It’s these nematodes (microscopic eelworms) that gardeners have been buying as a form of biological control since the early Nineties. They really work on those slugs that you don’t tend to see, but which do a lot of damage to underground shoots and potatoes. In a garden, micro-predators live in symbiosis with their slug hosts and only significantly dent the population when slug numbers become disproportionately high.
The mail-order sachets of nematodes infected with deadly mollusc-killing bacteria temporarily raise the proportion of nematodes and brings down the slug population. I’ve been an advocate for years.
However, there is also an allotment-owner’s trick for making your own slug-killing nematode potion, using nothing more than a bucket, some weeds, tap water and the slugs from your own garden. If you are already used to killing slugs by drowning them in a bucket, you’ll find this method right up your street.
How to make your own slug killer;
In any average garden some slugs will be carrying bacterial diseases or be infected by nematodes, but their low density means that they won’t devastate the rest of the population.
But, catch and confine the slugs and, if the disease or nematodes are present, you can concentrate these micro-predators and harness their natural slug-killing power.
If stumbling around with a torch is a bridge too far, look for slugs during the day in the drainage holes of pots, beneath stones and hunkered in long grass. If they evade your efforts, set traps. A classic that works brilliantly for hard-to-find small ground-dwelling slugs is to place the scooped out half-shells of grapefruits near the crowns of vulnerable plants.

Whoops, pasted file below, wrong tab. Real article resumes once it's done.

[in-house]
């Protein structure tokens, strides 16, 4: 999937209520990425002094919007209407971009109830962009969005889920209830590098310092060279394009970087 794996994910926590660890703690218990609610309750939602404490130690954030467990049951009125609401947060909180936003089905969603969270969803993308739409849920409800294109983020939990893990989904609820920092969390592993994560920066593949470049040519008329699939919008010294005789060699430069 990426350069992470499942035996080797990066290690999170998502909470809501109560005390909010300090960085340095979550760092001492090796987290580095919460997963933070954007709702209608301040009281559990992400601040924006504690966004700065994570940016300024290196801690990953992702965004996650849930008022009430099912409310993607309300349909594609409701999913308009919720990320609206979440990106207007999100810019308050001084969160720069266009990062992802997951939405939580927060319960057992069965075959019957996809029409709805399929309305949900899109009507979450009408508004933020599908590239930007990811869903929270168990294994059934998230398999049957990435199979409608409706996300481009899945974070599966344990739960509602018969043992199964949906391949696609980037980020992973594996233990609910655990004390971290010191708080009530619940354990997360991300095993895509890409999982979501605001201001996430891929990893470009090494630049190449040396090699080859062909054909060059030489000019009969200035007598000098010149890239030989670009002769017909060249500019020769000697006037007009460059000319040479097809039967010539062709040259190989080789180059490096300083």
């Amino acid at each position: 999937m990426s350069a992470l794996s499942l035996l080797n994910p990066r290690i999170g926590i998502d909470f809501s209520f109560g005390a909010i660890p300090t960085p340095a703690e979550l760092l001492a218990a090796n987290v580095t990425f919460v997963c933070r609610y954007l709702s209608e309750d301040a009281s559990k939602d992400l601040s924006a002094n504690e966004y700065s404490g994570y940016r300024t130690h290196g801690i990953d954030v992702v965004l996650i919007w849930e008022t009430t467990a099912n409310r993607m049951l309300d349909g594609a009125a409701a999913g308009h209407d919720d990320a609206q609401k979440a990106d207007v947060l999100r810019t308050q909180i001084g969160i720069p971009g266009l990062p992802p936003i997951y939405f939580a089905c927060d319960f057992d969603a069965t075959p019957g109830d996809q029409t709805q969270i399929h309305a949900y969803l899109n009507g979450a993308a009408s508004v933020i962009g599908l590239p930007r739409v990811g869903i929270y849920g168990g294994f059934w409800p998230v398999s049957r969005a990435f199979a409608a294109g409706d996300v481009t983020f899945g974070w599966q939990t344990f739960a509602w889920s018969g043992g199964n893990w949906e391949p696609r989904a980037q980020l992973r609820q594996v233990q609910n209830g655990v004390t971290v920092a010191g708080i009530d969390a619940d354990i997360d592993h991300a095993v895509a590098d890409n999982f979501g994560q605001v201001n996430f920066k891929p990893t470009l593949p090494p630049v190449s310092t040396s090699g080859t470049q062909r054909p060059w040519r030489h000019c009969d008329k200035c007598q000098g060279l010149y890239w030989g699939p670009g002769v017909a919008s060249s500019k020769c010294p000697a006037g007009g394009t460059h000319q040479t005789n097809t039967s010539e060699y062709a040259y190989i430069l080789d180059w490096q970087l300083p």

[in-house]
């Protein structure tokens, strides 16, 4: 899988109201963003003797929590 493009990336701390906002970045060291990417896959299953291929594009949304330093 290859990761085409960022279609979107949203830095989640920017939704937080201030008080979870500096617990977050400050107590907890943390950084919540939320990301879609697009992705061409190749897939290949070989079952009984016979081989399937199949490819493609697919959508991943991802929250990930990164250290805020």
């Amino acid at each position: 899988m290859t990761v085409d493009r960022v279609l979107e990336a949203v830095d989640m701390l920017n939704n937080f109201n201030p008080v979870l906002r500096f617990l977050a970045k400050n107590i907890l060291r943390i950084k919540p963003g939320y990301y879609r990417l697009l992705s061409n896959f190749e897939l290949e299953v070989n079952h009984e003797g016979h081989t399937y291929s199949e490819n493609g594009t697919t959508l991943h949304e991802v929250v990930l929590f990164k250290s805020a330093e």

Come dawn, the slugs make for the damp yellow domes, as they love to chew the pith inside. Slugs also make a beeline for cardboard. Lay a sheet on the ground among long grass. Check your traps daily and gather your slimy harvest into a jar.
Once you have caught around 10 to 20 slugs – the more you have the better it works – decant them into a bucket with an inch or so of water in the bottom for humidity and a few more handfuls of leaves to make an edible floating island for your catch.
With the slugs safely inside, place a concrete slab (or any firm cover) over the top to seal them in. The bucket is the perfect environment for the nematodes and bacteria to breed. Nematodes spread in water, so check regularly, giving the slugs a stir with a stick. The idea isn’t to drown them but to keep them moist so the nematodes can hunt them out.
Top tip: This is cheating a bit, but you can use a bought pack of nematodes to “seed” the brew. Tap about a teaspoon of powder into the bucket to help it along.
After a fortnight a high level of nematodes will have built up inside the bucket and the slugs will have died from infection. Now, you can dilute the brew: fill the bucket to the top from the tap and decant into a watering can fitted with a rose.
Water the sieved brew around vulnerable plants – the raised nematode population will seek out resident ground-dwelling slugs and see them off.
Like the shop-bought version, this slug killer gives up to six weeks of protection. Save the contents of the chicken wire sieve (uurrgh!) to start off your next nematode brew.
Once Nematodes find the Slug they suck the life out of it.